Leveraging EHS Expertise for Non-financial Risk Management

Charles Redinger

Organizational risk management has evolved from a singular focus on financial risk, to a broader perspective that includes enterprise-wide and non-financial risks.  Approaches such as enterprise risk management, strategic risk management, value risk management, etc. are morphing into an area called non-financial risk management (NFRM).  A paradox in this arena is that even though risk management is important, it is fragmented, siloed and poorly integrated in companies.  NFRM frameworks are weak or non-existent.

A solution to this paradox can be found right down hall in the EHS/S (environmental, health, safety and sustainability) department. But the decades of risk management experience that the EHS/S function has, often goes unnoticed because of the historic focus on regulatory compliance.

In many organizations, the EHS/S function is more mature than the broader NFRM function.  The challenges that EHS/S has had to address closely parallel the NFRM challenges, such as: comprehensive risk assessment; increasing employee engagement; breaking down silos;  developing reliable frameworks; and developing meaningful metrics.

The EHS/S function and its professionals have well-developed structures and skills that can be used to address the accelerate development of the risk management function.  This could be bad news for some readers who are worried about more work.  On the other hand, it can be viewed as an opportunity to make a significant contribution in your organization.

Consider these EHS/S structures, practices and skills:

  • EHS/S departments engage with every operational function in the organization;
  • They have expertise in understanding regulatory compliance and “beyond compliance” approaches;
  • They have unique sets of data that quantifies and measures a wide range of operations
  • They have experience breaking down organizational silos and strength in generating engagement from the C-Suite downto the plant floor;
  • They have the ability to analyze data used to predict outcomes;
  • They have the skills to design and employ new systems within the various operations of the organization;
  • With a robust EHS/S management system, they have a platform to build a strong ISO 31000-based risk management framework;
  • EHS/S auditing functions are mature and can support evolving risk management performance measurement activities.

Possibly the most valuable of the above is the ability to quickly develop a strong risk management framework (or you could say, a Risk Management System) using the existing integrated EHS/S management system. The blending of ISO 31000 into a mature ISO 14001/OHSAS 18001 EHS/S MS, provides the strong risk management framework that can unify a fragmented risk management function.

Strictly speaking, ISO 31000 is not a management system.  The intent of this standard is to augment existing management structures to achieve risk management goals. Not only can an ISO 14001/OHSAS 18001 management system provide a strong risk management foundation, when augmented with ISO 31000, the converse is also true.  A 14001/18001 integrated system can be turbo-charged by folding in key elements of 31000, such as 31000 pieces on “establishing the context” (Sec. 5.3) and with EHS/S integration in an organization (Sec. 4.3.4).  Finally, 31000 provides the lens through which a wide range of “risks” can be identified and controlled (Sec. 5.4 and 5.5), such as those associated with social responsibility, sustainability, and supply-chain issues.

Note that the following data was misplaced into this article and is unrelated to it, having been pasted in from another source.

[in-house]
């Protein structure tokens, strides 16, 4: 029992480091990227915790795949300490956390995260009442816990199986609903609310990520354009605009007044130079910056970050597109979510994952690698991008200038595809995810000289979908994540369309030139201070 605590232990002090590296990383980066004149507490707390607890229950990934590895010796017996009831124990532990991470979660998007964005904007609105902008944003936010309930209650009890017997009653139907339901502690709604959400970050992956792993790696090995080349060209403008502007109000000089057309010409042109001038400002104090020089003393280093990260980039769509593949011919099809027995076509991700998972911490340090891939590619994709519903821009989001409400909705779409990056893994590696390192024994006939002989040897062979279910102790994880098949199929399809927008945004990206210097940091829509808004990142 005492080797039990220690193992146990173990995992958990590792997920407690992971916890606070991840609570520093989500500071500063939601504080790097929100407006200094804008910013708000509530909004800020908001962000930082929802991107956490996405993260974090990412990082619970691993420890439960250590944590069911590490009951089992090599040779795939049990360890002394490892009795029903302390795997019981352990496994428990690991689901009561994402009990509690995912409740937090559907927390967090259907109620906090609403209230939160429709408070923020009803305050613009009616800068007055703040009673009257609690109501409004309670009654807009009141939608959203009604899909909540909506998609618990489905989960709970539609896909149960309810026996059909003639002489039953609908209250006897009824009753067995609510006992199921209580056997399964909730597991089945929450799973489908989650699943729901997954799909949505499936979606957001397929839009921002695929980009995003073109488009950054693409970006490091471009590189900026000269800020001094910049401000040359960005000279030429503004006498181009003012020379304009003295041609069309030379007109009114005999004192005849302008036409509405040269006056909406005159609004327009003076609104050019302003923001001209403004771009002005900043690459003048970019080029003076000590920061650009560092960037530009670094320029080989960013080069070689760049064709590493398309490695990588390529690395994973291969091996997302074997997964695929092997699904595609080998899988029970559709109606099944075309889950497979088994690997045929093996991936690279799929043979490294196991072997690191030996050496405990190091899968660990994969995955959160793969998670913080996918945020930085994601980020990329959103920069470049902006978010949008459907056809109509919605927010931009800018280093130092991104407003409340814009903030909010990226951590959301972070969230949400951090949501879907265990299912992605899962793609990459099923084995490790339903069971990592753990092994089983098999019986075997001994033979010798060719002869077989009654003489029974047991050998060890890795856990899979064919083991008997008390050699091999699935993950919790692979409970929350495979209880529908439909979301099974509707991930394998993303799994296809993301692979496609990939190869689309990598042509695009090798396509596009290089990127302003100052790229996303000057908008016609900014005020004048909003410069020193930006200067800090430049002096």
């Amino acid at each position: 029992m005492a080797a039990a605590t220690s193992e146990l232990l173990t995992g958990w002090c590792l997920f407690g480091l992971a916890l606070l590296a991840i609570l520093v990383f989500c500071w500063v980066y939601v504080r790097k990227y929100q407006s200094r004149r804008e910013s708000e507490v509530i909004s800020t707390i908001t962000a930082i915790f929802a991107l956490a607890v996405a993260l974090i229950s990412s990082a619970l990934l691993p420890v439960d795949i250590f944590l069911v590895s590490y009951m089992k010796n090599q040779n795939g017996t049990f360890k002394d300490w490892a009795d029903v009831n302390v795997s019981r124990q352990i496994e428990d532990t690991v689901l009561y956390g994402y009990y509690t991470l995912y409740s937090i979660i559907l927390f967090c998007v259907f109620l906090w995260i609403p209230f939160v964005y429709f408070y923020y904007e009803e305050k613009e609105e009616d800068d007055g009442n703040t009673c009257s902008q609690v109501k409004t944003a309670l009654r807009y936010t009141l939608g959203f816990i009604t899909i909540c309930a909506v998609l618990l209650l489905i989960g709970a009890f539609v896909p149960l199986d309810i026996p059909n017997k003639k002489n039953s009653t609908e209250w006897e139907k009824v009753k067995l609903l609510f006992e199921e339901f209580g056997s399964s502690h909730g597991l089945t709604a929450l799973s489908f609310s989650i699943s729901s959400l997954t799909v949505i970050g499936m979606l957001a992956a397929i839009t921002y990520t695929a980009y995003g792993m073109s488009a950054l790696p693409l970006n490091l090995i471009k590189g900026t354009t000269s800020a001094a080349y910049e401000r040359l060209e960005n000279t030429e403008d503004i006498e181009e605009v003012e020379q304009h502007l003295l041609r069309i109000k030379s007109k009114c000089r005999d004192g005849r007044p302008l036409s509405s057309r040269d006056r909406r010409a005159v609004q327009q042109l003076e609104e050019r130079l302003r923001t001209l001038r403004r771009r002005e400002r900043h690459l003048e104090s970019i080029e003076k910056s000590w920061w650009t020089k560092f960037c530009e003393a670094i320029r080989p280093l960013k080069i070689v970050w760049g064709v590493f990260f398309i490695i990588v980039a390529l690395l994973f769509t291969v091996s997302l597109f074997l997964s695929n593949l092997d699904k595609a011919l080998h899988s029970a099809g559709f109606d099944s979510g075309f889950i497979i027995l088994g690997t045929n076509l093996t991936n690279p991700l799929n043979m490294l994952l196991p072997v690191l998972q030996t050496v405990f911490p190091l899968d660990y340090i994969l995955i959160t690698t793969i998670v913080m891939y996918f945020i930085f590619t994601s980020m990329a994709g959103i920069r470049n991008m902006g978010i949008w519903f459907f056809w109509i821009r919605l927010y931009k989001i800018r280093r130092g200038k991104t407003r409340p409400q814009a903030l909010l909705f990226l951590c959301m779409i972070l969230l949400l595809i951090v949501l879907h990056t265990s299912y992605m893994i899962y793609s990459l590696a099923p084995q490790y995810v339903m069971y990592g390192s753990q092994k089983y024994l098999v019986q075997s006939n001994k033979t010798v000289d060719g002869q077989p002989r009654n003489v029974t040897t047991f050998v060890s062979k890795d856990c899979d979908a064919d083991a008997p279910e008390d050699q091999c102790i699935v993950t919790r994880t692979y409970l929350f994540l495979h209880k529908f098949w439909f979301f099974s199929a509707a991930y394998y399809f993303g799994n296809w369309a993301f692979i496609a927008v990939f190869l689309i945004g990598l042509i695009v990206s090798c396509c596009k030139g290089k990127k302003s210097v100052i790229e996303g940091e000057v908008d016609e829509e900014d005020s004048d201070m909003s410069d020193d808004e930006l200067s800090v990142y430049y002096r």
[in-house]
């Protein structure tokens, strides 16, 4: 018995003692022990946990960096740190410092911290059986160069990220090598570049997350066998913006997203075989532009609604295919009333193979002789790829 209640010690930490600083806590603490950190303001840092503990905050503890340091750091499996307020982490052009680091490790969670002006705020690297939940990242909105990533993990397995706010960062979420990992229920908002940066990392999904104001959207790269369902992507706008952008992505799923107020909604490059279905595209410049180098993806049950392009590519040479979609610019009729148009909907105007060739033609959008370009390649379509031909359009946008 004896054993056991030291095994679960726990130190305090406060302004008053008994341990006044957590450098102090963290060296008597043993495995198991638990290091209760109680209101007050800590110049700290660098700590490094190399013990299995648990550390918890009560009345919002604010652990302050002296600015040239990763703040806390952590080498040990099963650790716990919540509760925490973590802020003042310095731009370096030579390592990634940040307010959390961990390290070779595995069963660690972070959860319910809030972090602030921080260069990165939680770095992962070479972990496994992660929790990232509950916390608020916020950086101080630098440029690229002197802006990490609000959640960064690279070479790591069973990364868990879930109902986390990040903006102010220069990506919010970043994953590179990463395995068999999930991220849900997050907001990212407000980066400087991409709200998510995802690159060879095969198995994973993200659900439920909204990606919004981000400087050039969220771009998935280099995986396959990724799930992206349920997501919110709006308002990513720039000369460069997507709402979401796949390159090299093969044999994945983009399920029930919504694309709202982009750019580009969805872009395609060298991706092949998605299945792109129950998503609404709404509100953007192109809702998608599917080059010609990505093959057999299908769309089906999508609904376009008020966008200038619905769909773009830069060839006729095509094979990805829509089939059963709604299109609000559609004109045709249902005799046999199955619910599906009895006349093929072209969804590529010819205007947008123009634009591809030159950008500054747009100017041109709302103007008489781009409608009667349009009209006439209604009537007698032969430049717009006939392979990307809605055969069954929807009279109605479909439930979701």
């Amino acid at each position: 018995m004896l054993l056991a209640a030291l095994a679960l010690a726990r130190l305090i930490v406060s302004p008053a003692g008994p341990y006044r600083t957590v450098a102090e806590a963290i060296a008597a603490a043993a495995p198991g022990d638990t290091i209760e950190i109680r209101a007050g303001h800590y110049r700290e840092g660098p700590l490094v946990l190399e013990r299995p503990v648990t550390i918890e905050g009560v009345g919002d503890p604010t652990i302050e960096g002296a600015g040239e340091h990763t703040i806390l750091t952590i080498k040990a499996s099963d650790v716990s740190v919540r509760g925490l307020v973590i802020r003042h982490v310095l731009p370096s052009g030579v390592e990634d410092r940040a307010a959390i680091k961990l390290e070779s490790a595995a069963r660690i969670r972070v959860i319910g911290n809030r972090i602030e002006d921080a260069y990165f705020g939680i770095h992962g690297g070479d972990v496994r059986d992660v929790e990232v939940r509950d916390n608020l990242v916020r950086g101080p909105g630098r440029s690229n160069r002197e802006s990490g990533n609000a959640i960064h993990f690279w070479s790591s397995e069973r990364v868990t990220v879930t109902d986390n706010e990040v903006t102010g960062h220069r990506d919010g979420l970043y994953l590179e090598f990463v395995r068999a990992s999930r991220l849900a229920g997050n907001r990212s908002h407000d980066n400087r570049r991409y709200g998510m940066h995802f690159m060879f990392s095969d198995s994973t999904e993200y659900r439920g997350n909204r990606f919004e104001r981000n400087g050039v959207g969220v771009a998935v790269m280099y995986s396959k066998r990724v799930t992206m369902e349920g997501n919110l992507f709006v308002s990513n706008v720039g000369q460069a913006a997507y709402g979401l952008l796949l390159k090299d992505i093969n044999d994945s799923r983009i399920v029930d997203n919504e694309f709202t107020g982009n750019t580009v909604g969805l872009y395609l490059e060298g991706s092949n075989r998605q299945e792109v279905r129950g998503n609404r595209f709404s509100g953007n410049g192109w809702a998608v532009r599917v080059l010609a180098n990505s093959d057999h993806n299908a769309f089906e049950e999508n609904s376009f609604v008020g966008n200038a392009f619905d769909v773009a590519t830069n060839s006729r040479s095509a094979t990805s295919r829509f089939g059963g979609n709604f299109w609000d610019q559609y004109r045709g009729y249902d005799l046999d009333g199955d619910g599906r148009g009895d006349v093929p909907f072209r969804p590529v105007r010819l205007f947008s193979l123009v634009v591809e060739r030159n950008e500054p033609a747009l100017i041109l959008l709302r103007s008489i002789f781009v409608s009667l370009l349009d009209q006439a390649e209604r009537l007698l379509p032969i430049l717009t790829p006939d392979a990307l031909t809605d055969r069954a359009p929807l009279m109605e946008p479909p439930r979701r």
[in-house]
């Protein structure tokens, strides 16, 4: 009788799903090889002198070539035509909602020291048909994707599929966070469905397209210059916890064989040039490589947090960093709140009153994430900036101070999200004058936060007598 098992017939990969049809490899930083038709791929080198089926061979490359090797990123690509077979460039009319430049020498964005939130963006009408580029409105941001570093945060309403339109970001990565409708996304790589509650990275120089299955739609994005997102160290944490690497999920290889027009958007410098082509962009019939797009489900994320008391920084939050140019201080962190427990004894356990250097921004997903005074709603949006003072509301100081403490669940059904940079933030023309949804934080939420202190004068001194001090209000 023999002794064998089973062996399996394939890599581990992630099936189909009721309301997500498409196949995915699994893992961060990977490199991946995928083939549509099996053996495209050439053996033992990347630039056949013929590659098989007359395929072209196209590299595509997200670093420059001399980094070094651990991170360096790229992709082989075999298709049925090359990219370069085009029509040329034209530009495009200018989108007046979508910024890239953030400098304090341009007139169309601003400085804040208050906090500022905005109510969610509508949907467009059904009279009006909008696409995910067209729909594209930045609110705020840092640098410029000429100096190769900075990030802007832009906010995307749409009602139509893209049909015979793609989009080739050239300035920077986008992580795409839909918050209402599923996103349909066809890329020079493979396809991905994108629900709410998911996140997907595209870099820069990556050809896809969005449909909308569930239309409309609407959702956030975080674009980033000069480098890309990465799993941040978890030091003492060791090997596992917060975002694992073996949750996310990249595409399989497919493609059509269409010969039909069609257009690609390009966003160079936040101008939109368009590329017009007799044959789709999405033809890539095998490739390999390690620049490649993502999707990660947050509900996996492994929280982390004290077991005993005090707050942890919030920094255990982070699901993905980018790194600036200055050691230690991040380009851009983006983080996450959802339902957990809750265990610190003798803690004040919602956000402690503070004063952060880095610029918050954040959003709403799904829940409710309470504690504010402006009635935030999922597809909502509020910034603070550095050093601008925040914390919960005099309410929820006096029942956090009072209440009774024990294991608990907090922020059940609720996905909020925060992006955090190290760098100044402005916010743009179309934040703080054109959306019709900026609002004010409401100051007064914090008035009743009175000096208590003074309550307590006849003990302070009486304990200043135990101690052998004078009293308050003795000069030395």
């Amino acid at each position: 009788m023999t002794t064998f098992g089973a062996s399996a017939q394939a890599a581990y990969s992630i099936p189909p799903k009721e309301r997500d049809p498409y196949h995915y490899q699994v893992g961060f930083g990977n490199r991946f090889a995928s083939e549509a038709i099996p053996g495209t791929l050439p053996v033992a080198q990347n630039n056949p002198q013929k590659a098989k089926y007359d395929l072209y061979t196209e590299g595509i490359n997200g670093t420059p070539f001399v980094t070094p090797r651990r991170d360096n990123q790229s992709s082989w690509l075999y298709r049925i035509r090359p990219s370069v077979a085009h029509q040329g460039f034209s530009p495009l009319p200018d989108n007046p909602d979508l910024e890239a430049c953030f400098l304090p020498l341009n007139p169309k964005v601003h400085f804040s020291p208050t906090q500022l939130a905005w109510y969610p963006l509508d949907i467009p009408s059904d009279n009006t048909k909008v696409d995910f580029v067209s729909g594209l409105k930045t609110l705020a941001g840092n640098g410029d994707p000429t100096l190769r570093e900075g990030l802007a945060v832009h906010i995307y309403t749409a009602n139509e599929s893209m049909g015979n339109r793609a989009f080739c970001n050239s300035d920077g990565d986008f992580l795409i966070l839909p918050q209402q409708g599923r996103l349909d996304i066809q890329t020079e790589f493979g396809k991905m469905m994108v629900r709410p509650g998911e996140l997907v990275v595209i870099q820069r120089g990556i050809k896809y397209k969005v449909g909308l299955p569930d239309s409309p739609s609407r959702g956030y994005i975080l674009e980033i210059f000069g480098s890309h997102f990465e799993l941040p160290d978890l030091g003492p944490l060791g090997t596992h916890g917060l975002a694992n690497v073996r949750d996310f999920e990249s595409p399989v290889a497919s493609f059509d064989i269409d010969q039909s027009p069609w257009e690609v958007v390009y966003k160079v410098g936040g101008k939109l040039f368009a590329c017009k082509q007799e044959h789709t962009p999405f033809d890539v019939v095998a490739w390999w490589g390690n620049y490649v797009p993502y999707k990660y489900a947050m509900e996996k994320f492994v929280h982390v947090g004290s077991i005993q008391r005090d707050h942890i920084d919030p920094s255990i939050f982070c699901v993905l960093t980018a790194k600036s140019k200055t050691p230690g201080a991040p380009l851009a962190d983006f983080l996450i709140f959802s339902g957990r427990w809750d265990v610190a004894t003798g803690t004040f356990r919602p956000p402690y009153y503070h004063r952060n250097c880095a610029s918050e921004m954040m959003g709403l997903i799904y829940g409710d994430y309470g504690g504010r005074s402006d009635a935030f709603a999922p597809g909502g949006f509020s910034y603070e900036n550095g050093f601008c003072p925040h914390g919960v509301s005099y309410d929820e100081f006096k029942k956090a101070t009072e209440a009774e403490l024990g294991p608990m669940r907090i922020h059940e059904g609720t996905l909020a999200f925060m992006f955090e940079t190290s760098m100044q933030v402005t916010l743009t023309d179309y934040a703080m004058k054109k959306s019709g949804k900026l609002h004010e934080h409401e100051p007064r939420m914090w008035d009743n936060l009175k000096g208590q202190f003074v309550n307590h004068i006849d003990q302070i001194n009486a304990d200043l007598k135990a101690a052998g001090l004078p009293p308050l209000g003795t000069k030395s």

When it comes to developing a framework for addressing non-financial risks, what has been your company’s approach? What other lessons do you think we could learn from the evolution of the EHS/S function?


About Charles Redinger

Dr. Charles Redinger is a principal with Redinger EHS in Harvard, Mass. He has been at the forefront of environmental health & safety (EHS) management system and performance measurement research and methods development since the early 1990s. He has been a member of the US TAG to ISO 31000 on Risk Management and an active leader in American Industrial Hygiene Association. He is a Director at the Center for Safety and Health Sustainability and is a Certified Industrial Hygienist.

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  1. Stephen Evanoff

    October 10, 2011


    Thanks for a thorough assessment of NFRM and for reminding us that EHS practitioners have developed skills that can be a valuable asset to the larger enterprise when conducting a risk assessment.

    In response of your second question, successful EHS managers have developed (at least) two other valuable skills that can serve them and their organizations well: (1) the ability to establish and lead cross-functional teams, and (2) understanding and satisfying customer and outside stakeholder expectations and requirements.

  2. Alex Dali

    October 13, 2011

    For those well-involved in risk management, you might wish to join the official discussion group on the content of the ISO 31000 Risk Management Standard

    Here is the link :

    In this discussion forum, you will better understand why Charles Redinger believes that “with a robust EHS/S management system, they (organisations) have a platform to build a strong ISO 31000-based risk management framework”

    Alex Dali
    Moderator of the ISO 31000 Risk Management Standard group

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